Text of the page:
About Global Impact
One of the main focuses of the Global Impact programme is to engage with international financial institutions (IFIs), with emphasis on the BRICS-led New Development Bank and other development finance institutions (DFIs) operating in South Africa and the region. We focus on the role of IFIs because the large-scale infrastructure projects they fund often have a negative impact on women’s lives and livelihoods and the environment that women and their communities rely upon for survival. We partner with other members of civil society who monitor the use of public funds by IFIs. Our goal is to ensure that these public funds are used for inclusive, people-centred development and do not exclude women and women’s economic empowerment.
The SA/Africa CSO NDB Working Group, co-chaired by Oxfam South Africa and African Monitor is a network formed in 2018 during the time of Civil BRICS when South Africa hosted the 10th BRICS Summit in Johannesburg. The SA/Africa CSO NDB working group seeks to engage the NDB and its Africa Regional Center (ARC) on its role in South Africa and the region, in coordination with BRICS civil society
What the working group does:
The group prioritises certain thematic areas, namely country systems, gender, public-private partnerships (PPS) and the private sector. The issue of country systems is critical for civil society to unpack in order for them to hold financing institutions accountable. Gender is another important area of focus since South Africa has a strong women’s movement and this is one area that the NDB has stated it will focus on. NDB has a focus on mega projects, similar to other International Financing Institutions (IFIs), which typically use a top-down approach. It is important to see how these projects impact on poverty and inequality. The working group identifies the need to take a pro-active approach to shaping and forming institutions such as the NDB and the Brazil-Russia-India-China-South Africa (BRICS) group. The working group also focuses on the importance of safeguards, the role of youth, enhancing civil society funding, ensuring broad-based funding among development financing institutions (DFIS) and enhancing access to information from these institutions.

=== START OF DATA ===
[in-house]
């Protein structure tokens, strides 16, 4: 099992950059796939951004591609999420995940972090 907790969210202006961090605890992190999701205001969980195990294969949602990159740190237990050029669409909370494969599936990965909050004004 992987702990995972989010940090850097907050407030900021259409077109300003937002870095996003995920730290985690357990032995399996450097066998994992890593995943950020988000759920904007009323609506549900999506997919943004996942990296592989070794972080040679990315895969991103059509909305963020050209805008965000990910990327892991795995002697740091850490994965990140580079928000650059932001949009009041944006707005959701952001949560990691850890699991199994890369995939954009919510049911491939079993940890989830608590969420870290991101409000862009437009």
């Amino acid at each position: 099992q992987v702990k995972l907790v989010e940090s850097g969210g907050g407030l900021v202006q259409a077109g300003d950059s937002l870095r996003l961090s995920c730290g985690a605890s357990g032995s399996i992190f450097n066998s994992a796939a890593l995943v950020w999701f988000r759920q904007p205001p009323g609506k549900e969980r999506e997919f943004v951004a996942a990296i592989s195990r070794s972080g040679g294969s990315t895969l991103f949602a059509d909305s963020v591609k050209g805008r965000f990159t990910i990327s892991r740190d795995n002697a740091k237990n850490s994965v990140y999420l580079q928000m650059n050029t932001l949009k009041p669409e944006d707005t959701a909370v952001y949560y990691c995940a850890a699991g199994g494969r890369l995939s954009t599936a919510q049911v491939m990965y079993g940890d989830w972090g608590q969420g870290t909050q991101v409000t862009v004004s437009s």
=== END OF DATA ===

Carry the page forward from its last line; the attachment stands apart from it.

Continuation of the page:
To Join Our Network on IFIS
Transparency and Accountability Series
Discussion paper 1
Enhancing the New Development Bank’s practice of information disclosure: A Civil Society perspective
This paper argues that much more can be done to improve transparency and accountability within the New Development Bank (NDB). Read the report for the recommendations made for finding a way forward for a potential Independent Accountability Mechanism (IAM) at the NDB.
Discussion paper 2
Why the need for an independent accountability mechanism at the New Development Bank?
With the creation of the New Development Bank (NDB), it was anticipated that the Bank would have a better approach to transparency and accountability, amongst others, through the establishment of an independent accountability mechanism. However, this has not been the case.
International Financial Institution Publications
Oxfam South Africa has commissioned the Centre for Environmental Rights to develop a briefing paper on the “Information Disclosure Mechanisms of the New Development Bank (NDB)” in response to the priorities of the South Africa (SA)/Africa Civil Society Organisation (CSO) NDB working group related to country systems and transparency. The SA/Africa CSO NDB Working Group, co-chaired by Oxfam South Africa and African Monitor is a network formed in 2018 during the time of Civil BRICS when South Africa hosted the 10th BRICS Summit in Johannesburg. The SA/Africa CSO NDB working group seeks to engage the NDB and its African Regional Centre (ARC) on its role in South Africa and the region, in coordination with BRICS civil society.
South South Cooperation Publications
Broadly, the challenge of a universal definition of South-South Cooperation (SSC) and a subsequent monitoring and evaluation framework(s), in their various forms, is as a result of the various contexts, stakeholders and fields SSC finds itself. In part, there is a reluctance to compare SSC to northern efforts that are measured by Official Development Assistance (ODA) because by its very nature, SSC is born out of principles that differentiate it from its predecessors. SSC aims to challenge the current global status quo to ensure a more equitable and inclusive development that fosters self-reliance. The emphasis on technical exchanges to build capacity can be seen in contradiction to the often reactionary responses of the north. Some countries have also argued that monetizing their contributions underestimates their contribution since costs for goods and personnel in the South are lower than in developed countries, leading to a reluctance to measure SSC.